If you're reading this article , chances are you currently have or work with a Joomla powered site or are ready to embark on a new Joomla powered project. Joomla already comes with two built-in templates, and there are many free and commercial templates out there in a wide range of themes and styles to choose from. The benefit of using pre-existing templates (especially purchasing a commercial template) is that they're built to handle Joomla's range of uses and content displays. They've also been packaged and set up for easy installation and application to your project (often two clicks or less!). This means that with a little web surfing and under $100, you can have your Joomla powered site up and running with a stylish look in no time at all. If you want to buy a book related to Joomla Template Design, so you can visit on http://www.gobookee.org for buy books related to Joomla Template Design.
The drawback to using a pre-made template is that you limit your site's custom look to something that several other people may have downloaded or purchased for their site. Moreover, if your site has a third-party extension for specialized content, it may not look quite right with the pre-existing template. Also, if your site requires specific branding, you may find it next to impossible to find an existing pre-made template that will fit the project's branding requirements. Thus, you'll need to either create a fresh design from scratch or dig in and modify an existing template (which has a user license that allows modification).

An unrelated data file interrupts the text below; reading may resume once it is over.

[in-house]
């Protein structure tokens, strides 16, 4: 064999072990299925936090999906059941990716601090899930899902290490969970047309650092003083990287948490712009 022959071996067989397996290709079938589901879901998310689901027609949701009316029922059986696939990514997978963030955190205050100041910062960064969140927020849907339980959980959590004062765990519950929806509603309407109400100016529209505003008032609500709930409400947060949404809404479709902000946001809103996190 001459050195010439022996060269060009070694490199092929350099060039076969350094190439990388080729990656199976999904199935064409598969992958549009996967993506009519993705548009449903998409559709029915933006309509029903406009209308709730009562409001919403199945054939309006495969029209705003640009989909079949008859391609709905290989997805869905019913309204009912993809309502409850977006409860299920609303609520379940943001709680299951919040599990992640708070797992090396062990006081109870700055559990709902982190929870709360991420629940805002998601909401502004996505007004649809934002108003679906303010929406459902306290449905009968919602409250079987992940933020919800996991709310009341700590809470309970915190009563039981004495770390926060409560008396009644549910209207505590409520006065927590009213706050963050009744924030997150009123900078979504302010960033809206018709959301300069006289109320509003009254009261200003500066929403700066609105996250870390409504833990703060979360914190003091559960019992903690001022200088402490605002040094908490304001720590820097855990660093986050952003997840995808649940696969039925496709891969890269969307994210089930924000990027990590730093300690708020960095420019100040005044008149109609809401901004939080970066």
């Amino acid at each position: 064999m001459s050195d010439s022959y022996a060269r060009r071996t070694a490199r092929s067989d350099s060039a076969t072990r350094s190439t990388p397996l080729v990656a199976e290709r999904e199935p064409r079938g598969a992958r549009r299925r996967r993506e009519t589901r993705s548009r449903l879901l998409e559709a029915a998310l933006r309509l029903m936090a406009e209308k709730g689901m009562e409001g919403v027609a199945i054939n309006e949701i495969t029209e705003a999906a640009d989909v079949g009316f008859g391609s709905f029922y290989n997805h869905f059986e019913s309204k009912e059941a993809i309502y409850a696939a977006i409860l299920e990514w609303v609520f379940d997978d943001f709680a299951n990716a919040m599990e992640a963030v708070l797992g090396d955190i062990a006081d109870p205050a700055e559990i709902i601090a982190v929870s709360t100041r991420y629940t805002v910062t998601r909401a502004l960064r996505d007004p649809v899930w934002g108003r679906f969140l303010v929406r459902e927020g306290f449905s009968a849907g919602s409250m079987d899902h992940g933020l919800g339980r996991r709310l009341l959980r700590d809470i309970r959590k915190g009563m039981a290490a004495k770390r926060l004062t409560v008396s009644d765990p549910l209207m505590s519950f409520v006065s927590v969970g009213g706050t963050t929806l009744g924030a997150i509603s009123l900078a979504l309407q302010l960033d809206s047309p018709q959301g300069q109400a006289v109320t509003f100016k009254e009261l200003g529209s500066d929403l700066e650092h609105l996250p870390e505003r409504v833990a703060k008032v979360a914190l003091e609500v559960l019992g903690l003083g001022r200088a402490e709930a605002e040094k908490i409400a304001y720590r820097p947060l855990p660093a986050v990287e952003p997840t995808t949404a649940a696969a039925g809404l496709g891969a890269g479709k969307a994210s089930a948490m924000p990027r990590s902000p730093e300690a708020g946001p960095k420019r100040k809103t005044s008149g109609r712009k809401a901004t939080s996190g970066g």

Whether you're working with a pre-existing template or creating a new one from the ground up, Joomla template design will give you the know-how to effectively understand how templates work within the Joomla CMS enabling you to have full control over your site's design and branding, no matter which route you take to get there.
If you are designing for the Joomla CMS for the earliest time, you will require to understand that designing a template for a Content Management System such as Joomla is quite different from designing a web page. You may be comfortable with creating a design layout in Photoshop or your favorite graphic editor and then using your editor's export feature to generate the image slices and HTML markup required to render the web page. Likewise, you may be more comfortable working with a WYSIWYG editor such as Dreamweaver so that you can clearly see your page layout as you create the CSS and format content for it.